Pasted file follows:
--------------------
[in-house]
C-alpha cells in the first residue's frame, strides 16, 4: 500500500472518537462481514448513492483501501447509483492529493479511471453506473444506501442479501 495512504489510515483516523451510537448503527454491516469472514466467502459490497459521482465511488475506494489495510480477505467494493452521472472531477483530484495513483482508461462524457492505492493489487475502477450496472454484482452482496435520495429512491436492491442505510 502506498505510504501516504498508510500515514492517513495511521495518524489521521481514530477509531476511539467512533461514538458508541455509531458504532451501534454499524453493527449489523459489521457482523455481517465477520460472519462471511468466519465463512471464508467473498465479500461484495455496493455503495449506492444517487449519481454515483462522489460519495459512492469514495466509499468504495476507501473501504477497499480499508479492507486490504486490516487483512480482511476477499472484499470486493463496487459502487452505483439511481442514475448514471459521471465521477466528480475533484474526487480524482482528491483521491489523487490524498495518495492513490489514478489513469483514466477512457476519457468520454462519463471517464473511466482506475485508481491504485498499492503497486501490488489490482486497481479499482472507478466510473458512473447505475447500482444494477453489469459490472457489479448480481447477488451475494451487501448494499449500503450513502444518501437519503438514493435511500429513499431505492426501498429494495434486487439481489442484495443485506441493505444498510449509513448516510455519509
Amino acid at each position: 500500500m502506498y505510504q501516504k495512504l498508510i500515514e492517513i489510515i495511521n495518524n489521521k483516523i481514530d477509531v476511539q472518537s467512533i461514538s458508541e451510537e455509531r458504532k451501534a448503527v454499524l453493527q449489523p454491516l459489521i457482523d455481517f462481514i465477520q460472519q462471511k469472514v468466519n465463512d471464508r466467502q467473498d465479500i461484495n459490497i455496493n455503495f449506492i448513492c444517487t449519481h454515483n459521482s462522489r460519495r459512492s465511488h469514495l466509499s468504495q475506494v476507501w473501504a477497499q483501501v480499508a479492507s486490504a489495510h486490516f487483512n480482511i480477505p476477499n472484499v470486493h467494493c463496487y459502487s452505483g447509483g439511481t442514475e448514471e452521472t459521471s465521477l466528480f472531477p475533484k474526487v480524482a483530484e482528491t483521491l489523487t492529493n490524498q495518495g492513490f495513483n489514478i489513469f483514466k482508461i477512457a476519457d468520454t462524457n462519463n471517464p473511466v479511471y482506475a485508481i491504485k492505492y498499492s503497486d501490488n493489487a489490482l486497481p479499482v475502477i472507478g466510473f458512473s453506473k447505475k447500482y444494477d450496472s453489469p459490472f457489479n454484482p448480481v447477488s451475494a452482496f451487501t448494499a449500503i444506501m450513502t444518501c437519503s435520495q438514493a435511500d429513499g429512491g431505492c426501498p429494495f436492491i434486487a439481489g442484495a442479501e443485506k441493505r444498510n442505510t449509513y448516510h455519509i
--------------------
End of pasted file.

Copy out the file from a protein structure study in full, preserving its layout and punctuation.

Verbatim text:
[in-house]
C-alpha cells in the first residue's frame, strides 16, 4: 500500500472518537462481514448513492483501501447509483492529493479511471453506473444506501442479501 495512504489510515483516523451510537448503527454491516469472514466467502459490497459521482465511488475506494489495510480477505467494493452521472472531477483530484495513483482508461462524457492505492493489487475502477450496472454484482452482496435520495429512491436492491442505510 502506498505510504501516504498508510500515514492517513495511521495518524489521521481514530477509531476511539467512533461514538458508541455509531458504532451501534454499524453493527449489523459489521457482523455481517465477520460472519462471511468466519465463512471464508467473498465479500461484495455496493455503495449506492444517487449519481454515483462522489460519495459512492469514495466509499468504495476507501473501504477497499480499508479492507486490504486490516487483512480482511476477499472484499470486493463496487459502487452505483439511481442514475448514471459521471465521477466528480475533484474526487480524482482528491483521491489523487490524498495518495492513490489514478489513469483514466477512457476519457468520454462519463471517464473511466482506475485508481491504485498499492503497486501490488489490482486497481479499482472507478466510473458512473447505475447500482444494477453489469459490472457489479448480481447477488451475494451487501448494499449500503450513502444518501437519503438514493435511500429513499431505492426501498429494495434486487439481489442484495443485506441493505444498510449509513448516510455519509
Amino acid at each position: 500500500m502506498y505510504q501516504k495512504l498508510i500515514e492517513i489510515i495511521n495518524n489521521k483516523i481514530d477509531v476511539q472518537s467512533i461514538s458508541e451510537e455509531r458504532k451501534a448503527v454499524l453493527q449489523p454491516l459489521i457482523d455481517f462481514i465477520q460472519q462471511k469472514v468466519n465463512d471464508r466467502q467473498d465479500i461484495n459490497i455496493n455503495f449506492i448513492c444517487t449519481h454515483n459521482s462522489r460519495r459512492s465511488h469514495l466509499s468504495q475506494v476507501w473501504a477497499q483501501v480499508a479492507s486490504a489495510h486490516f487483512n480482511i480477505p476477499n472484499v470486493h467494493c463496487y459502487s452505483g447509483g439511481t442514475e448514471e452521472t459521471s465521477l466528480f472531477p475533484k474526487v480524482a483530484e482528491t483521491l489523487t492529493n490524498q495518495g492513490f495513483n489514478i489513469f483514466k482508461i477512457a476519457d468520454t462524457n462519463n471517464p473511466v479511471y482506475a485508481i491504485k492505492y498499492s503497486d501490488n493489487a489490482l486497481p479499482v475502477i472507478g466510473f458512473s453506473k447505475k447500482y444494477d450496472s453489469p459490472f457489479n454484482p448480481v447477488s451475494a452482496f451487501t448494499a449500503i444506501m450513502t444518501c437519503s435520495q438514493a435511500d429513499g429512491g431505492c426501498p429494495f436492491i434486487a439481489g442484495a442479501e443485506k441493505r444498510n442505510t449509513y448516510h455519509i